Contractors Warned Over Medium Voltage Cables

AEI Cables has issued a warning to make sure that Medium Voltage (MV) cables coming onto the market are independently approved and certified as compliant as the pressure mounts on the installation of quality products in modern building developments.

As the incidence of non-approved cables continues, the company is warning the supply chain to be particularly careful around the application of these cables into high-risk environments including hospitals, industrial sites and sub-stations serving infrastructure sites.

Stuart Dover, commercial manager for AEI Cables, said, “We are advising contractors to be careful, especially with new building design and development for modern complex buildings. If these cables are not approved, just question why not and check them out. To follow best practice and all compliance, we also advise that these cables are independently tested and certified by a third-party such as BASEC.

“There have been many instances in the recent past of non-approved cables coming onto the market, but in these environments it is crucial to get it right.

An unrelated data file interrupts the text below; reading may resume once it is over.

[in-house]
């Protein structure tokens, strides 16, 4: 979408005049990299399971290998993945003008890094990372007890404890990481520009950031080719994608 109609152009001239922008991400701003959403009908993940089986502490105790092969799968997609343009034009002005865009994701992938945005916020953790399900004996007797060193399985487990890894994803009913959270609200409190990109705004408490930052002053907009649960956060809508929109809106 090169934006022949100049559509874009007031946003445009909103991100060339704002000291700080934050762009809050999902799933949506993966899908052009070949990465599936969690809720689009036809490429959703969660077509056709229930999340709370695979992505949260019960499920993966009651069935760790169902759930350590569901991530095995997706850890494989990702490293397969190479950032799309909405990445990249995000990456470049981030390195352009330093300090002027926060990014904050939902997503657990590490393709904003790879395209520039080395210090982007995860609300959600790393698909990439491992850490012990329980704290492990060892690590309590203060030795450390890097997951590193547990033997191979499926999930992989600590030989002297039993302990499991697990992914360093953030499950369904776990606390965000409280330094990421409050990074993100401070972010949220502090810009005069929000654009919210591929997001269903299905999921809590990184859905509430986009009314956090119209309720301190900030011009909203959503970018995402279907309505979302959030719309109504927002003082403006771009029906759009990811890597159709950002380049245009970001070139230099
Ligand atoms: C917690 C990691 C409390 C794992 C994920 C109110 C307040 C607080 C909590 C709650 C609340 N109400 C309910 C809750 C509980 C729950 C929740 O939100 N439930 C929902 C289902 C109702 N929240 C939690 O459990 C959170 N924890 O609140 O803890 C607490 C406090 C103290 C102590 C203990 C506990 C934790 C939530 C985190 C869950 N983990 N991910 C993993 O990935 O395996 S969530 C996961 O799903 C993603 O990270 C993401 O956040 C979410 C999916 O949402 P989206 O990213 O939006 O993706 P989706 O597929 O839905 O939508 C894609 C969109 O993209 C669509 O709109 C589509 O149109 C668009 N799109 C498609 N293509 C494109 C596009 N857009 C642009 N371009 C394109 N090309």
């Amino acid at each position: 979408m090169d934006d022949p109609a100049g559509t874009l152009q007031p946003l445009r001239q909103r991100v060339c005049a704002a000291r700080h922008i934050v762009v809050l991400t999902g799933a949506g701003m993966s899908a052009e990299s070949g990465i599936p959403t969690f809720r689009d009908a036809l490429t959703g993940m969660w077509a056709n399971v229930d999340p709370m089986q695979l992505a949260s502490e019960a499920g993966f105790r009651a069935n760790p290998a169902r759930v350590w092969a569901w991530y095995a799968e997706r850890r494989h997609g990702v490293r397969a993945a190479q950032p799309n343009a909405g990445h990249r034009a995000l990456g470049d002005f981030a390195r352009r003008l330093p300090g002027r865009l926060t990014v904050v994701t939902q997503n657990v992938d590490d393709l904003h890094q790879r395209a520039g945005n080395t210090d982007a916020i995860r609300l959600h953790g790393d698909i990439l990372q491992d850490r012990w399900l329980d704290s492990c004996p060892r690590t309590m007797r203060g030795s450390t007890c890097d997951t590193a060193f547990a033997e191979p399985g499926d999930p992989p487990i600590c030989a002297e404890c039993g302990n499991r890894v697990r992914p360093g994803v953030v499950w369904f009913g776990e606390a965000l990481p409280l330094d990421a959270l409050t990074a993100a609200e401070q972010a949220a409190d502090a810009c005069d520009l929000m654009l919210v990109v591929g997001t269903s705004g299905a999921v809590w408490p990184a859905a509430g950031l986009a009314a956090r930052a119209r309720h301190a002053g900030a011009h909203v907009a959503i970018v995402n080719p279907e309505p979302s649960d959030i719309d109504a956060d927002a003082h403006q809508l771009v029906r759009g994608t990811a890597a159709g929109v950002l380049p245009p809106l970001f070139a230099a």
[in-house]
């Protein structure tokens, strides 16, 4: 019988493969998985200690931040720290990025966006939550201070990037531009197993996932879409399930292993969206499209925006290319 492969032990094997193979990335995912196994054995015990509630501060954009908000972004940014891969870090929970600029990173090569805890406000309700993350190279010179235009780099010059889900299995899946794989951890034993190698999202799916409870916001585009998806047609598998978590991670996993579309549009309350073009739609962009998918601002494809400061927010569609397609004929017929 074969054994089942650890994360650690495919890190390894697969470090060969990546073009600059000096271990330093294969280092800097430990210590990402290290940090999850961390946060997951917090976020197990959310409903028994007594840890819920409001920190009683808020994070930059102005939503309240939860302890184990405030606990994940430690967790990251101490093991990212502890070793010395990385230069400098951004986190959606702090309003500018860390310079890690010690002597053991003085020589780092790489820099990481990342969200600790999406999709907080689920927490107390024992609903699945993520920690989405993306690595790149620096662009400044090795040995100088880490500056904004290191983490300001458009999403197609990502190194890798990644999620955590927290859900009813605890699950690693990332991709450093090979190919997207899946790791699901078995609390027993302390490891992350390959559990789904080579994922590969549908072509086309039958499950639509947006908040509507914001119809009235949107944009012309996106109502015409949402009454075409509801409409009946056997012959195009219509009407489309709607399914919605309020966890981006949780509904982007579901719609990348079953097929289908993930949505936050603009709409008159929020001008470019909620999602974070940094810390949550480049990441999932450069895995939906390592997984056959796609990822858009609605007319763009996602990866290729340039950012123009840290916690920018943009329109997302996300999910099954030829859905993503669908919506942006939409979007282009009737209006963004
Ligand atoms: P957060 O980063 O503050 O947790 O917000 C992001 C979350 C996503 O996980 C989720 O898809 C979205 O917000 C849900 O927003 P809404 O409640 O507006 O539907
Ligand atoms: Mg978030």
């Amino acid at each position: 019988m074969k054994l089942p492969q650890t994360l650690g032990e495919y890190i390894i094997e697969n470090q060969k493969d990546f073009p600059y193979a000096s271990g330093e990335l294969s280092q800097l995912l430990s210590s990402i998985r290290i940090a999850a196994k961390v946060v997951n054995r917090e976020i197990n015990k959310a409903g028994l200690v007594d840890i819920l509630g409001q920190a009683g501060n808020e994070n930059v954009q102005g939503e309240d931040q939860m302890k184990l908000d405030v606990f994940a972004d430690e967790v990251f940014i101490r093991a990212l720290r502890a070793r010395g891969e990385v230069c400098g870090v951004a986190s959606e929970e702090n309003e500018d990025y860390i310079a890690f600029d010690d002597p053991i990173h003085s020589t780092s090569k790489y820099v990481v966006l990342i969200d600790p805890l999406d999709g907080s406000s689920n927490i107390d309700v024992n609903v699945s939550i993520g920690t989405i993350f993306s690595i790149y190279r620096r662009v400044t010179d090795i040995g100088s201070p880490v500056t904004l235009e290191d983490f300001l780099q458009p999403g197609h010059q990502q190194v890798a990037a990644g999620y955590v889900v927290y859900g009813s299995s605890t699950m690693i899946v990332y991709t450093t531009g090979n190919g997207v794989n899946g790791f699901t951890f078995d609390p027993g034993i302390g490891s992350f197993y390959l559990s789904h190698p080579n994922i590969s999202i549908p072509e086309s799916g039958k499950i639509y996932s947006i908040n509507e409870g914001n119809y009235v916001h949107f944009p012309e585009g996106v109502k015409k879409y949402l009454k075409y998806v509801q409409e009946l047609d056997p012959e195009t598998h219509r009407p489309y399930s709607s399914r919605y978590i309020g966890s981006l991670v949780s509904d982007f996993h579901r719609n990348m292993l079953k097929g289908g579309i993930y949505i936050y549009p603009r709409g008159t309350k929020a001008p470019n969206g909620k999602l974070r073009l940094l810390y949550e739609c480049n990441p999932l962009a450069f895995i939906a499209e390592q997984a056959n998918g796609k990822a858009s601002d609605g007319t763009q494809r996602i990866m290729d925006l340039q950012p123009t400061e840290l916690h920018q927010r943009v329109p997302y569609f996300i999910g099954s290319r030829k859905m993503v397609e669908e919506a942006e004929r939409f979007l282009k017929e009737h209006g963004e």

“Take all due precautions. Look for the British Standard, European or international standard number, the manufacturer’s mark and third-party approval markings. Even if there are markings, it is worth checking because some labels and stamps have been used fraudulently.

“Cables which are unmarked but not checked can become untraceable, so it is important at the point of receipt for contractors to check every time. Also keep records of purchases and deliveries to ensure that what is being installed is what was specified originally.”

He added, “It is well worth the small amount of time to make these checks, especially by the nature of the new designs of buildings these are going into and how they will be relied on to provide continuous power supply.”

Of the 29,312 accidental electrical fires in England during 2016-17, 5,241 (18 per cent) were attributed to wiring, cabling or plugs and of these 2,693 (51 per cent) were down to faulty electrical supplies and 1,728 (33 per cent) were caused by faulty appliances and leads.

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